Potential: Deforestation and loss of vegetation cover, Surface water pollution / Decreasing water (physico-chemical, biological) quality
Health ImpactsPotential: Malnutrition, Violence related health impacts (homicides, rape, etc..) , Health problems related to alcoholism, prostitution
Socio-economic ImpactsVisible: Increase in Corruption/Co-optation of different actors, Displacement, Loss of livelihood, Loss of traditional knowledge/practices/cultures, Militarization and increased police presence, Violations of human rights, Land dispossession
Potential: Loss of landscape/sense of place, Lack of work security, labour absenteeism, firings, unemployment
Project StatusIn operation
Pathways for conflict outcome / responseStrengthening of participation
Do you consider this as a success?No
Why? Explain briefly.Studies to assess the impacts of the project on local livelihoods and local ecosystems were not completed until after completion in 1994. In response to concerns about over 150 fish species, a concrete fish ladder was installed in 1996, but its design was flawed and did not allow for upstream migration. There has been a substantial lack of compensation given out to the affected people as well as concerns over the lack of information provided over the course of the project. Study results have, however, led to an annual 4-month opening of the dam’s floodgates. Despite an agreement from the government to open the gates, this is only a small victory as the gates are only opened after local communities mobilize to protest each year. (2) (3) (5) (6)
Sources and Materials

National Environment Quality Act (Thailand, 1992); Constitution of the Kingdom of Thailand B.E. 2550, article 57, article 58, article 66, article 67, article 85, article 87 (Thailand, 2007); Official Information Act (Thailand, 1997); Ratification of Rio Declaration, Agenda 21, UNFCCC; Khong-Chi-Mun Project (KCM, Thailand); Ninth National Plan (Thailand, from 2002 to 2009); Power Development Plan (Thailand);


(1) Amornsakchai, S., P. Annez, S. Vongvisessomjai, S. Choowaew, Thailand Development Research Institute (TDRI), P. Kunurat, J. Nippanon, R. Schouten, P. Sripapatrprasite, C. Vaddhanaphuti, C. Vidthayanon, W. Wirojanagud & E. Watana. 2000. Pak Mun Dam, Mekong River Basin, Thailand. World Commission on Dams.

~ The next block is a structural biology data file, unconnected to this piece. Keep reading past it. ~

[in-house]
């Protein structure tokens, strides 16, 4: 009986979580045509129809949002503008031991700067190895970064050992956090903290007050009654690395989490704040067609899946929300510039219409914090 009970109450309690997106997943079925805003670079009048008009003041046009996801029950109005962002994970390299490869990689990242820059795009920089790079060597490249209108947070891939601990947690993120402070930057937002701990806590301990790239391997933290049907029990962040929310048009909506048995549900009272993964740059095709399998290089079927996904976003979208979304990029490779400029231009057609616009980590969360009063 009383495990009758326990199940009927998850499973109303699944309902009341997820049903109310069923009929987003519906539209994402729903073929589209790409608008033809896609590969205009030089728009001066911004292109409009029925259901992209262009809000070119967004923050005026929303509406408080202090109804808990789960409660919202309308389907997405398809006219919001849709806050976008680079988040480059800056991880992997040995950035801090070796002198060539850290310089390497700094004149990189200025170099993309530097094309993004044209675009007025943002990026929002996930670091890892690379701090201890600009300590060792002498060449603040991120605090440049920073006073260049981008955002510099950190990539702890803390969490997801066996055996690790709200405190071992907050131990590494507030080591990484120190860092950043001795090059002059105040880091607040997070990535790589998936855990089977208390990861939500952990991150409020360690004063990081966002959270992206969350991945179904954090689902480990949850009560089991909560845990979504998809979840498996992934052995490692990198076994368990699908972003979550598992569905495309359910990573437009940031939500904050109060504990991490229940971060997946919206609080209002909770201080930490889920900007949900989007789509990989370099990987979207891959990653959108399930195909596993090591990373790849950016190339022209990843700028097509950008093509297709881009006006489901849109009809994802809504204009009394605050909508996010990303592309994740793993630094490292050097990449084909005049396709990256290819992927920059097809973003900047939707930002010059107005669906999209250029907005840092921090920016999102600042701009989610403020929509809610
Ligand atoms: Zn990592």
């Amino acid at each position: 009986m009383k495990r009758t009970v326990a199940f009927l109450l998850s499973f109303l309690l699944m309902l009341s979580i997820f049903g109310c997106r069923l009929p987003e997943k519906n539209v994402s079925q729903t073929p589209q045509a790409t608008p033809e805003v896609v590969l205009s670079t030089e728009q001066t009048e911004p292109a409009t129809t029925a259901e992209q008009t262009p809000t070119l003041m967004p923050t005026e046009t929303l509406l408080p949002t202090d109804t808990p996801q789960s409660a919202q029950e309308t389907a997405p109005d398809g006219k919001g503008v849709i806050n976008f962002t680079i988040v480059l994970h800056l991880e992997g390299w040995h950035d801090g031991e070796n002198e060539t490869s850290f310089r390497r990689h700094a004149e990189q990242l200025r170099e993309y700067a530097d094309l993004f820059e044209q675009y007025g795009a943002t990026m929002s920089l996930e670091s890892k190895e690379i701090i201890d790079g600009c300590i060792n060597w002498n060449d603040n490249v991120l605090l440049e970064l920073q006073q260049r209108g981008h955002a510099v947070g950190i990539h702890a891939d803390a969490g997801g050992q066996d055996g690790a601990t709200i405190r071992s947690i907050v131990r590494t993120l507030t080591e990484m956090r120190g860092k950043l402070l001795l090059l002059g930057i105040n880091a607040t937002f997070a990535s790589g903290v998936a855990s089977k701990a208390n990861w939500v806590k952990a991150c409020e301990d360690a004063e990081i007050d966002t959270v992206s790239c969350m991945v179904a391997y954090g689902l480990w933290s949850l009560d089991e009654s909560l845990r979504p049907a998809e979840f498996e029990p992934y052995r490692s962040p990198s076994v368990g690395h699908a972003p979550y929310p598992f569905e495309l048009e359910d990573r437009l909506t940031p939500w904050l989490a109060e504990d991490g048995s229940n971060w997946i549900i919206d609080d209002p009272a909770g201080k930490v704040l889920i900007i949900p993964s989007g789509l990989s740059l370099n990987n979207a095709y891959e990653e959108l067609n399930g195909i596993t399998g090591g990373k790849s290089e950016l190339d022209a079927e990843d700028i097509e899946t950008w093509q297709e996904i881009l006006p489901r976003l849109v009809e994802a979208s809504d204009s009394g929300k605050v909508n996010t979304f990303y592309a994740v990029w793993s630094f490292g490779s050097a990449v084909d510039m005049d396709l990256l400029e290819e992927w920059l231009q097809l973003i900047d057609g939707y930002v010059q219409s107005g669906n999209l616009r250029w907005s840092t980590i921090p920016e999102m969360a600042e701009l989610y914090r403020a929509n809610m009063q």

(2) Foran, Tira & Kanokwan Manorom. 2009. Pak Mun Dam: Perpetually Contested? Contested Waterscapes in the Mekong Region: Hydropower, Livelihoods and Governance, ed. by F. Molle, T. Foran & M. Käkönen, 55-80. London, Sterling, VA: Earthscan.

(3) Hirsch, Philip. (2010). “The Changing Political Dynamics of Dam Building on the Mekong”. Water Alternatives 3(2): 312-323.

(4) Jenkins Katie, McGauhey Lyndia, Mills Wesley (2008) “Voices from the margin: Economic, social and cultural rights in Northeast Thailand – Pak Mun Dam”, ESCR Mobilization Project.

(5) World Commission on Dams (2000) “Pak Mun Dam Mekong River Basin Thailand”, Report by World Commission on Dams (WCD).

(6) Zeller, Nicholas Ryan. (2012). “New Means, Old Ends? World Bank Governmentality in Thailand and Lao People’s Democratic Republic.” Masters Theses, University of Tennessee.

K. Bakker, "The Politics of Hydropower", published in Political Geography 1999


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(7) Dulin, Allison; Franko, Cloe; Heun, Christi; Masterson, Spencer. (2008). “Voices from the margin”. International Rivers. 8 December 2008.
[click to view]

(9) International Rivers. (n.d.). “Pak Mun Dam”. International Rivers, Campaigns.
[click to view]

Other CommentsThe final cost of the dam was 260 million US$ (6,507 billion Baht). The dam was paid by EGAT and the World Bank. Compensation and Resettlement costs paid until 1999 are of 44,24 million US$ (1,113 million Baht).
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ContributorCarl Middleton, Sarah Allen, Matilde Sgotto
Last update05/07/2014